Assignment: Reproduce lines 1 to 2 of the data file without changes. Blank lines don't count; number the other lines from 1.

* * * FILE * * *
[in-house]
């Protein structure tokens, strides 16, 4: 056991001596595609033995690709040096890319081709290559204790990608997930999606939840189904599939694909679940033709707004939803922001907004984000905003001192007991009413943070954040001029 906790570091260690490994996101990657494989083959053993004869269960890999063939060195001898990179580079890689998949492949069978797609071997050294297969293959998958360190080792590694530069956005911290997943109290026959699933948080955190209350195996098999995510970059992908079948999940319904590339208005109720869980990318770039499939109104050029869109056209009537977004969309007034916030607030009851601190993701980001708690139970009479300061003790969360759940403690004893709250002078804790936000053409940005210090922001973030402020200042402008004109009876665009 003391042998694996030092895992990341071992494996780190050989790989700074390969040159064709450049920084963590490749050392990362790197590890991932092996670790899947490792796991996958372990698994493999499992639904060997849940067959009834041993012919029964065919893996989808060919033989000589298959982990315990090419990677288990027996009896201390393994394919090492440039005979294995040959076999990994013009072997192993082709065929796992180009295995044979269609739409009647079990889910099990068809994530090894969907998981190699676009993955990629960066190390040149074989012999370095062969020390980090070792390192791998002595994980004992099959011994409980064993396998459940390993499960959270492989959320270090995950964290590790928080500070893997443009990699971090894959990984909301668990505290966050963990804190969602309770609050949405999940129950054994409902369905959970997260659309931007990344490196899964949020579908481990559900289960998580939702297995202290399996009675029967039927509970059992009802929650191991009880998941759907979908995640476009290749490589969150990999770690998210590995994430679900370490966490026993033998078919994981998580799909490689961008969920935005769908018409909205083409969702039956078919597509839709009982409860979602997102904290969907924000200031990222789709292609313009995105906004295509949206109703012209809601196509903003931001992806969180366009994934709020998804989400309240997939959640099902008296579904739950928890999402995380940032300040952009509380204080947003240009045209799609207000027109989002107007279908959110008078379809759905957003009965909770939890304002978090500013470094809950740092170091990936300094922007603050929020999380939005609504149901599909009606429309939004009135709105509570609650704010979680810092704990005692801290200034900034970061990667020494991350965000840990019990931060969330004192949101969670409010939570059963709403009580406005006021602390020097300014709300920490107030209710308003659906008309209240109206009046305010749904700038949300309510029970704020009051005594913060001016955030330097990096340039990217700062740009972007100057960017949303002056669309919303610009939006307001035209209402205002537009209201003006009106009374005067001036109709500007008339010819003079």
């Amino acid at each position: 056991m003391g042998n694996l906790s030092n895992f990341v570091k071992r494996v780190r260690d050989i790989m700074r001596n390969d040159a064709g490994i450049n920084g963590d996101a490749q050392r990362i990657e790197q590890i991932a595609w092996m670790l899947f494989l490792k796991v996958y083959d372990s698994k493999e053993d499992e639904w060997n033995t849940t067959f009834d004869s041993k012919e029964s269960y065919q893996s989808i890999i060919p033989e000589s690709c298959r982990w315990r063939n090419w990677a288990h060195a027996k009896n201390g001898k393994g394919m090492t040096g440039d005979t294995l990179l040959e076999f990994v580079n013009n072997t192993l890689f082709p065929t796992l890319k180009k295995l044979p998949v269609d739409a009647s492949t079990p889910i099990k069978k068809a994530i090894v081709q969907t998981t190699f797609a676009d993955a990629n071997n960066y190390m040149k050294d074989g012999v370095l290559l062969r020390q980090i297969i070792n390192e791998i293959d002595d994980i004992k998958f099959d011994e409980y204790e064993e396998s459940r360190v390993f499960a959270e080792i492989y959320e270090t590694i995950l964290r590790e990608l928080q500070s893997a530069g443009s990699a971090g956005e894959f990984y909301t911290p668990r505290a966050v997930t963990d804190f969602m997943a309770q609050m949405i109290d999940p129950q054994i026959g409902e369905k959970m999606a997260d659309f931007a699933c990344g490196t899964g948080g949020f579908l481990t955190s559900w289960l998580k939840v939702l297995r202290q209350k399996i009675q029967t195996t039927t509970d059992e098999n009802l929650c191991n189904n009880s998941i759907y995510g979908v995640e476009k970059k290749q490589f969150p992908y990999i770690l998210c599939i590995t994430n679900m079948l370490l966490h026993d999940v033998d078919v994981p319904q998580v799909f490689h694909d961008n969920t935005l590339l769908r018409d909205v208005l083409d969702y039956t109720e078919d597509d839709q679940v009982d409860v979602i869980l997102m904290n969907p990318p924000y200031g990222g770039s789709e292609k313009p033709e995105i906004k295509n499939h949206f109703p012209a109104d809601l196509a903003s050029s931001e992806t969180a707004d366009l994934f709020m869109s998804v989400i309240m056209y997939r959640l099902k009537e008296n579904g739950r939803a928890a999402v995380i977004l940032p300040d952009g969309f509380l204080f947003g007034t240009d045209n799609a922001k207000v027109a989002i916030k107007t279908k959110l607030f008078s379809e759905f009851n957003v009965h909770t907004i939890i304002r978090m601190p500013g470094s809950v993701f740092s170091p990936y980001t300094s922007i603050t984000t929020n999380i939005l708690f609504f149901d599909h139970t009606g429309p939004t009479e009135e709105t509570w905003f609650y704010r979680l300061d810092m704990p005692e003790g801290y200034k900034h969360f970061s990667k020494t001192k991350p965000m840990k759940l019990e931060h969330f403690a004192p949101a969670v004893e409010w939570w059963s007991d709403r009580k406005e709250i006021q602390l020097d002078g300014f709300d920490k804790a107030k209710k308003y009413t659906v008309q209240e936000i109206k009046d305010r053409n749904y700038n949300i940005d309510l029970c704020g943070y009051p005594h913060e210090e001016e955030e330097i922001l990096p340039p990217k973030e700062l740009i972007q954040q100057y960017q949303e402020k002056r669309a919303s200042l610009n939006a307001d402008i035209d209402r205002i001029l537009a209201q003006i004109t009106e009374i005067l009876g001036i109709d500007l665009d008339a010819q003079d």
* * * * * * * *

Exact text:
[in-house]
């Protein structure tokens, strides 16, 4: 056991001596595609033995690709040096890319081709290559204790990608997930999606939840189904599939694909679940033709707004939803922001907004984000905003001192007991009413943070954040001029 906790570091260690490994996101990657494989083959053993004869269960890999063939060195001898990179580079890689998949492949069978797609071997050294297969293959998958360190080792590694530069956005911290997943109290026959699933948080955190209350195996098999995510970059992908079948999940319904590339208005109720869980990318770039499939109104050029869109056209009537977004969309007034916030607030009851601190993701980001708690139970009479300061003790969360759940403690004893709250002078804790936000053409940005210090922001973030402020200042402008004109009876665009 003391042998694996030092895992990341071992494996780190050989790989700074390969040159064709450049920084963590490749050392990362790197590890991932092996670790899947490792796991996958372990698994493999499992639904060997849940067959009834041993012919029964065919893996989808060919033989000589298959982990315990090419990677288990027996009896201390393994394919090492440039005979294995040959076999990994013009072997192993082709065929796992180009295995044979269609739409009647079990889910099990068809994530090894969907998981190699676009993955990629960066190390040149074989012999370095062969020390980090070792390192791998002595994980004992099959011994409980064993396998459940390993499960959270492989959320270090995950964290590790928080500070893997443009990699971090894959990984909301668990505290966050963990804190969602309770609050949405999940129950054994409902369905959970997260659309931007990344490196899964949020579908481990559900289960998580939702297995202290399996009675029967039927509970059992009802929650191991009880998941759907979908995640476009290749490589969150990999770690998210590995994430679900370490966490026993033998078919994981998580799909490689961008969920935005769908018409909205083409969702039956078919597509839709009982409860979602997102904290969907924000200031990222789709292609313009995105906004295509949206109703012209809601196509903003931001992806969180366009994934709020998804989400309240997939959640099902008296579904739950928890999402995380940032300040952009509380204080947003240009045209799609207000027109989002107007279908959110008078379809759905957003009965909770939890304002978090500013470094809950740092170091990936300094922007603050929020999380939005609504149901599909009606429309939004009135709105509570609650704010979680810092704990005692801290200034900034970061990667020494991350965000840990019990931060969330004192949101969670409010939570059963709403009580406005006021602390020097300014709300920490107030209710308003659906008309209240109206009046305010749904700038949300309510029970704020009051005594913060001016955030330097990096340039990217700062740009972007100057960017949303002056669309919303610009939006307001035209209402205002537009209201003006009106009374005067001036109709500007008339010819003079």